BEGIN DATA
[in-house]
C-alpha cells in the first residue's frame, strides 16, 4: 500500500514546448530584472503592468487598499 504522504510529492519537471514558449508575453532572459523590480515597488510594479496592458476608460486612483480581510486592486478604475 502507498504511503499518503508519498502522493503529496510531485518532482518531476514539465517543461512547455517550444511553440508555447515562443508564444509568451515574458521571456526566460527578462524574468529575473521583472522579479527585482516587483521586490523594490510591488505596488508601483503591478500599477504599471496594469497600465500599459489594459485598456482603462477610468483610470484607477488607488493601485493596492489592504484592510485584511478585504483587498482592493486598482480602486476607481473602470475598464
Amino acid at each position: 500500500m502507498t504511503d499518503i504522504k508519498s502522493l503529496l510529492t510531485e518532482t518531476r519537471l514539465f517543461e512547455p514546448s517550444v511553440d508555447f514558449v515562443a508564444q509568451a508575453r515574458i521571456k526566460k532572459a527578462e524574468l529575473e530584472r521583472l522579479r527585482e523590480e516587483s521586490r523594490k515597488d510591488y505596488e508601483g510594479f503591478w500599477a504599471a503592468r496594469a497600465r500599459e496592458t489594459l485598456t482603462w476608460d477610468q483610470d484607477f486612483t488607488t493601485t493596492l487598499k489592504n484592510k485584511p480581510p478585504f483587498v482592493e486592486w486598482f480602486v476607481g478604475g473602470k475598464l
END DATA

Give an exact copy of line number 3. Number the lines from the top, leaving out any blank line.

Amino acid at each position: 500500500m502507498t504511503d499518503i504522504k508519498s502522493l503529496l510529492t510531485e518532482t518531476r519537471l514539465f517543461e512547455p514546448s517550444v511553440d508555447f514558449v515562443a508564444q509568451a508575453r515574458i521571456k526566460k532572459a527578462e524574468l529575473e530584472r521583472l522579479r527585482e523590480e516587483s521586490r523594490k515597488d510591488y505596488e508601483g510594479f503591478w500599477a504599471a503592468r496594469a497600465r500599459e496592458t489594459l485598456t482603462w476608460d477610468q483610470d484607477f486612483t488607488t493601485t493596492l487598499k489592504n484592510k485584511p480581510p478585504f483587498v482592493e486592486w486598482f480602486v476607481g478604475g473602470k475598464l